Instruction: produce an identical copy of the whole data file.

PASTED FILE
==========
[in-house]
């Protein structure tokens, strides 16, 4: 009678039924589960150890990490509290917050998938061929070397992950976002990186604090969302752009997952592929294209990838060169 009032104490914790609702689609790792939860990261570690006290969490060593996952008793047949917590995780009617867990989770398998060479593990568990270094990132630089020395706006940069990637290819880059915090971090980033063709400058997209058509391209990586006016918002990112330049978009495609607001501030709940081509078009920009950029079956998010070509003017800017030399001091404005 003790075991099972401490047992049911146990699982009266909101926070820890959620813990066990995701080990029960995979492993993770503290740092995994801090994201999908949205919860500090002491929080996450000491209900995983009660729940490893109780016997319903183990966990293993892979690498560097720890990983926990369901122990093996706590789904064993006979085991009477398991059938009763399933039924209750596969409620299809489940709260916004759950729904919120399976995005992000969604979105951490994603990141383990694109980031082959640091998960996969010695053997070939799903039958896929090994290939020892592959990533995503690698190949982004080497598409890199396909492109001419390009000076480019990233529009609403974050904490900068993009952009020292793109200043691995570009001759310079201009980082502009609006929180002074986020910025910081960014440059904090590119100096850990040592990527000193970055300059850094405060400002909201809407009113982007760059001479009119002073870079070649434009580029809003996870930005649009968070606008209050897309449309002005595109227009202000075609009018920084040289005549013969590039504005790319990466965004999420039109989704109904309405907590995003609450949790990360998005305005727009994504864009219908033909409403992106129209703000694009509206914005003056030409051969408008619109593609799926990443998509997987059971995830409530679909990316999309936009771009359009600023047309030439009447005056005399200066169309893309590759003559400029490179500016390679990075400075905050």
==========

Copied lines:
[in-house]
């Protein structure tokens, strides 16, 4: 009678039924589960150890990490509290917050998938061929070397992950976002990186604090969302752009997952592929294209990838060169 009032104490914790609702689609790792939860990261570690006290969490060593996952008793047949917590995780009617867990989770398998060479593990568990270094990132630089020395706006940069990637290819880059915090971090980033063709400058997209058509391209990586006016918002990112330049978009495609607001501030709940081509078009920009950029079956998010070509003017800017030399001091404005 003790075991099972401490047992049911146990699982009266909101926070820890959620813990066990995701080990029960995979492993993770503290740092995994801090994201999908949205919860500090002491929080996450000491209900995983009660729940490893109780016997319903183990966990293993892979690498560097720890990983926990369901122990093996706590789904064993006979085991009477398991059938009763399933039924209750596969409620299809489940709260916004759950729904919120399976995005992000969604979105951490994603990141383990694109980031082959640091998960996969010695053997070939799903039958896929090994290939020892592959990533995503690698190949982004080497598409890199396909492109001419390009000076480019990233529009609403974050904490900068993009952009020292793109200043691995570009001759310079201009980082502009609006929180002074986020910025910081960014440059904090590119100096850990040592990527000193970055300059850094405060400002909201809407009113982007760059001479009119002073870079070649434009580029809003996870930005649009968070606008209050897309449309002005595109227009202000075609009018920084040289005549013969590039504005790319990466965004999420039109989704109904309405907590995003609450949790990360998005305005727009994504864009219908033909409403992106129209703000694009509206914005003056030409051969408008619109593609799926990443998509997987059971995830409530679909990316999309936009771009359009600023047309030439009447005056005399200066169309893309590759003559400029490179500016390679990075400075905050």